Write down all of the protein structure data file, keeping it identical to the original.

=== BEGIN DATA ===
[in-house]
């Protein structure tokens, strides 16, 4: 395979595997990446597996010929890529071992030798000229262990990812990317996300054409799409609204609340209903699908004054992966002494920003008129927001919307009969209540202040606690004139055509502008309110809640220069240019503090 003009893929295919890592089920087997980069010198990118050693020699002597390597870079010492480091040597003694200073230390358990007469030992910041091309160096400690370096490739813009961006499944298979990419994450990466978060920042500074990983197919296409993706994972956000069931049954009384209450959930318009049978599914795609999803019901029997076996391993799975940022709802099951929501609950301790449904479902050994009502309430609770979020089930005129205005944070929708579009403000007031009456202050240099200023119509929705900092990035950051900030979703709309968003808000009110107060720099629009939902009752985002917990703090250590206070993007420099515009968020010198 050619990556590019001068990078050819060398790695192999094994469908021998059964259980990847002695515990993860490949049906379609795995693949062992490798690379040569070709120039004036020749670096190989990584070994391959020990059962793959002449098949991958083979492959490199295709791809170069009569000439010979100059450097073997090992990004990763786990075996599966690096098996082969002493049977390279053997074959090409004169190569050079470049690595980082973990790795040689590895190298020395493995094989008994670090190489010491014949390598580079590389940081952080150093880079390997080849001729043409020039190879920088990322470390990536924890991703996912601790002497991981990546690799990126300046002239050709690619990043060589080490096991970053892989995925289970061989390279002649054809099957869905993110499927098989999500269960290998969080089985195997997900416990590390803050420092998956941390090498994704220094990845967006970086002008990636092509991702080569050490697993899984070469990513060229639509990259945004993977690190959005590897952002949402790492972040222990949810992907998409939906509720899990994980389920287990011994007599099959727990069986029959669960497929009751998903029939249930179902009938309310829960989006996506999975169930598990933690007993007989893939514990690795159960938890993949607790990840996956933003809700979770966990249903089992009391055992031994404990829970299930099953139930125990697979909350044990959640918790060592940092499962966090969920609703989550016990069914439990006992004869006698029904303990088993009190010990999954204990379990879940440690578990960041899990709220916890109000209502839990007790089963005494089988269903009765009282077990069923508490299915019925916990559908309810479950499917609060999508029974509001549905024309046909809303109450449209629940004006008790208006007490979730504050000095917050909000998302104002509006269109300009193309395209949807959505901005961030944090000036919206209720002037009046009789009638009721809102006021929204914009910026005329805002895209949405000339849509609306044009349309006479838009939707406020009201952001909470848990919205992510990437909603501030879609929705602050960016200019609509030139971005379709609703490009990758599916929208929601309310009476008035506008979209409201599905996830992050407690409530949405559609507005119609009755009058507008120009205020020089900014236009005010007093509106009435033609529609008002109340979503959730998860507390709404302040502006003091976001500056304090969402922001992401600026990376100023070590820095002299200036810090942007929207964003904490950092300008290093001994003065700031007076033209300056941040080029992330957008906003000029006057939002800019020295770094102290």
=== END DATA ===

[in-house]
């Protein structure tokens, strides 16, 4: 395979595997990446597996010929890529071992030798000229262990990812990317996300054409799409609204609340209903699908004054992966002494920003008129927001919307009969209540202040606690004139055509502008309110809640220069240019503090 003009893929295919890592089920087997980069010198990118050693020699002597390597870079010492480091040597003694200073230390358990007469030992910041091309160096400690370096490739813009961006499944298979990419994450990466978060920042500074990983197919296409993706994972956000069931049954009384209450959930318009049978599914795609999803019901029997076996391993799975940022709802099951929501609950301790449904479902050994009502309430609770979020089930005129205005944070929708579009403000007031009456202050240099200023119509929705900092990035950051900030979703709309968003808000009110107060720099629009939902009752985002917990703090250590206070993007420099515009968020010198 050619990556590019001068990078050819060398790695192999094994469908021998059964259980990847002695515990993860490949049906379609795995693949062992490798690379040569070709120039004036020749670096190989990584070994391959020990059962793959002449098949991958083979492959490199295709791809170069009569000439010979100059450097073997090992990004990763786990075996599966690096098996082969002493049977390279053997074959090409004169190569050079470049690595980082973990790795040689590895190298020395493995094989008994670090190489010491014949390598580079590389940081952080150093880079390997080849001729043409020039190879920088990322470390990536924890991703996912601790002497991981990546690799990126300046002239050709690619990043060589080490096991970053892989995925289970061989390279002649054809099957869905993110499927098989999500269960290998969080089985195997997900416990590390803050420092998956941390090498994704220094990845967006970086002008990636092509991702080569050490697993899984070469990513060229639509990259945004993977690190959005590897952002949402790492972040222990949810992907998409939906509720899990994980389920287990011994007599099959727990069986029959669960497929009751998903029939249930179902009938309310829960989006996506999975169930598990933690007993007989893939514990690795159960938890993949607790990840996956933003809700979770966990249903089992009391055992031994404990829970299930099953139930125990697979909350044990959640918790060592940092499962966090969920609703989550016990069914439990006992004869006698029904303990088993009190010990999954204990379990879940440690578990960041899990709220916890109000209502839990007790089963005494089988269903009765009282077990069923508490299915019925916990559908309810479950499917609060999508029974509001549905024309046909809303109450449209629940004006008790208006007490979730504050000095917050909000998302104002509006269109300009193309395209949807959505901005961030944090000036919206209720002037009046009789009638009721809102006021929204914009910026005329805002895209949405000339849509609306044009349309006479838009939707406020009201952001909470848990919205992510990437909603501030879609929705602050960016200019609509030139971005379709609703490009990758599916929208929601309310009476008035506008979209409201599905996830992050407690409530949405559609507005119609009755009058507008120009205020020089900014236009005010007093509106009435033609529609008002109340979503959730998860507390709404302040502006003091976001500056304090969402922001992401600026990376100023070590820095002299200036810090942007929207964003904490950092300008290093001994003065700031007076033209300056941040080029992330957008906003000029006057939002800019020295770094102290």